Sunday, 9 September 2007

What’s happened to Shared Services

The Transformational Government white paper’s reliance on Shared Services made absolute sense in recommending the of use shared services to achieve consistency, improved performance from service oriented specialists and economies of scale. This would free up management time and money to enable government to become citizen centric, a major change.

I don’t have any statistics to prove it but I’m getting a strong impression that ICT suppliers are closing their Public Sector Shared Services operations, i.e not trying to sell shared services as services. The reason isn’t hard to find, the public sector are doing shared services themselves and not buying them from the private sector. It’s not all bad news for the ICT sector as the public sector are buying the infrastructure and skills etc. but not as services the supplier can also sell to others.

Whether this is bad news for the UK rather depends on the cost and quality of the services provided by public sector shared services providers. Guidance from the Cabinet Office Shared Services team is that central government organisations not big enough to build viable operations should buy from HMRC or the DWP. John Suffolk, the government CIO, commented not long after the announcement that DWP and HMRC will need to match commercial performance and rates. Unfortunately it will take a few years until we know if they are truly competitive and in the meantime the market for shared services is dead.

The ICT industry trade body, Intellect Shared Services working group started it’s position paper by saying “Industry’s vision for shared corporate services is that by 2016 a majority of the transactional elements of corporate services in the public sector will be delivered through relatively few professional shared service organisations. Some of these organisations will remain inside the public sector, but others will be outsourced. The ICT industry envisages the creation of new organisations in the public and private sectors whose sole purpose will be to provide shared corporate services to a number of public sector organisations.” The paper has the arguments to support this move but unless the drivers on Departments change I can’t see this vision being realised.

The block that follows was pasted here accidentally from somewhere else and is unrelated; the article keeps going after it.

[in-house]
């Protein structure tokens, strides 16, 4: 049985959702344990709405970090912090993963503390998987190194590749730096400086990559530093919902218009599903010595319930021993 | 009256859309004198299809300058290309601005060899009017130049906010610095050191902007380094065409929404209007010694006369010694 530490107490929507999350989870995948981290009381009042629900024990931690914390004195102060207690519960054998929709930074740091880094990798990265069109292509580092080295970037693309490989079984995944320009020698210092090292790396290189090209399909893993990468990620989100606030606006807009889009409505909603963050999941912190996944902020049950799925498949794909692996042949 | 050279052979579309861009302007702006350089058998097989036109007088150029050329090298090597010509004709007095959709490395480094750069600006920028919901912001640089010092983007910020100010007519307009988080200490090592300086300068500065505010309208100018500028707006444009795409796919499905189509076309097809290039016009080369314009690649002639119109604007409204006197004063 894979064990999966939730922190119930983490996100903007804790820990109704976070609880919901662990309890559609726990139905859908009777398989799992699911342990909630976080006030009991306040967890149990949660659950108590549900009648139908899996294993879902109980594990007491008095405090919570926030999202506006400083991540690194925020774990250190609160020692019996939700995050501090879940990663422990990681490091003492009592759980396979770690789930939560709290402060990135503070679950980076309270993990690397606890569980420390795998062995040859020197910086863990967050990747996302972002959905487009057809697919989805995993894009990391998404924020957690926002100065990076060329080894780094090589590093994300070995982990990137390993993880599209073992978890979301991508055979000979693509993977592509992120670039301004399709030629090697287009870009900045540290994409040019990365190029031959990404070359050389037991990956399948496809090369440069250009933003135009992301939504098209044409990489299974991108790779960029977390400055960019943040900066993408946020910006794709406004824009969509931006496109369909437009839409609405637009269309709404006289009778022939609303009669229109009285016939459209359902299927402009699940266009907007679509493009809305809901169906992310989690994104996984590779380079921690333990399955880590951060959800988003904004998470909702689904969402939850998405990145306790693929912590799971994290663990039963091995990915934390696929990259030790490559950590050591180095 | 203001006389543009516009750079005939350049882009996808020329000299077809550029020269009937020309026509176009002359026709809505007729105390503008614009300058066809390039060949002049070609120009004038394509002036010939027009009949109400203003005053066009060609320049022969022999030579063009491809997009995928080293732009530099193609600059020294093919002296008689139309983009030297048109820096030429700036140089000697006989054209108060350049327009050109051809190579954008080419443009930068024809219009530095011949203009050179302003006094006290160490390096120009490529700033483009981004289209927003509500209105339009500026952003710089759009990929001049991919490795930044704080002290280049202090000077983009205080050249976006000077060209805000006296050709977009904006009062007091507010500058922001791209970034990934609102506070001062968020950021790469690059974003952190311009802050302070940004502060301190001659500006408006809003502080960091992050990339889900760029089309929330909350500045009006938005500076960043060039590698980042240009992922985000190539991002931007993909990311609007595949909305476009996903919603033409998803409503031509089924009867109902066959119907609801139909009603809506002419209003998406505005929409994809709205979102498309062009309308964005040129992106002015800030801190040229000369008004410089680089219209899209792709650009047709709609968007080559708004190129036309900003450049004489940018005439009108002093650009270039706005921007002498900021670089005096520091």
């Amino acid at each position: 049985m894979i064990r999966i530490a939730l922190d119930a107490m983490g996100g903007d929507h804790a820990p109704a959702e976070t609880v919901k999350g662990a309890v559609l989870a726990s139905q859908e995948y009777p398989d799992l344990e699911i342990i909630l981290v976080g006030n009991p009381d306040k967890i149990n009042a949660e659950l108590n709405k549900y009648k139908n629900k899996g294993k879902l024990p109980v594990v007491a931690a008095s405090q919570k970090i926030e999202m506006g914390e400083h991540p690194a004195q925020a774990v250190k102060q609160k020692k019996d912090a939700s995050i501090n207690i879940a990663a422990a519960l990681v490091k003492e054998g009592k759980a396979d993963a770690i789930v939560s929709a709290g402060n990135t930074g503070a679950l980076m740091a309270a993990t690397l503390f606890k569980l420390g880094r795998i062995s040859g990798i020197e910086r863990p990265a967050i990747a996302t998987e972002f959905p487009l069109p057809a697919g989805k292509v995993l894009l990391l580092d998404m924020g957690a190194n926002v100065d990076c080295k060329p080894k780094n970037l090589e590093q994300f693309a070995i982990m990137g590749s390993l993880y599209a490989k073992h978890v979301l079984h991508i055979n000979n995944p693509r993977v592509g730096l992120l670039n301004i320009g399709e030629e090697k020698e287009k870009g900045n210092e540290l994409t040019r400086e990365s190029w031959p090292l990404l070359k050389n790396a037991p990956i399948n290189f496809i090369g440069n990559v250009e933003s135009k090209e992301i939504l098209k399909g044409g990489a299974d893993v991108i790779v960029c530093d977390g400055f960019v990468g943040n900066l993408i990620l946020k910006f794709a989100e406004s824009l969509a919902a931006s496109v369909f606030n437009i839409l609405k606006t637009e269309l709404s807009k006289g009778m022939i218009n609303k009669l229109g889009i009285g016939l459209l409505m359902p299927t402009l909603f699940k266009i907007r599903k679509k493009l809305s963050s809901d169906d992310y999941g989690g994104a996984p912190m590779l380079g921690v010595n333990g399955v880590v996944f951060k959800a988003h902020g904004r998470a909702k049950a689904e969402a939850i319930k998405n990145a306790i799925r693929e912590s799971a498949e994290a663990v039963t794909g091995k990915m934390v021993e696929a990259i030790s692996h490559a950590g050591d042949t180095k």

Monday, 3 September 2007

Identity cards

There is widespread agreement that identity management is good and that the identity card as currently described is going to cause many more problems than it solves e.g. the eGov monitor article Even more worryingly as Government Computing (GC) comments “The National Identity Card Scheme ……. (is) being sold as a great idea that could revolutionise public services but with little idea about how it will be used”.

There have been two trains of thought about identity management, whether it is used in a Transformational Government way to enable joined up citizen centric services or in a narrower way as a tool for the police. I don’t think the debate is about a database or a card but rather about the balance between having something that makes life easier vs further damaging the trust between citizens and their government.

Going back to the GC comment, it’s hard to have an informed debate without clarity on what is proposed and how it will impact on citizens, so before spending a lot of money implementing something why not spend rather less on a study of what impact different styles of identity management could have on UK PLC. And as part of that study engage in an open debate on what citizens actually want, and what tradeoffs they will accept.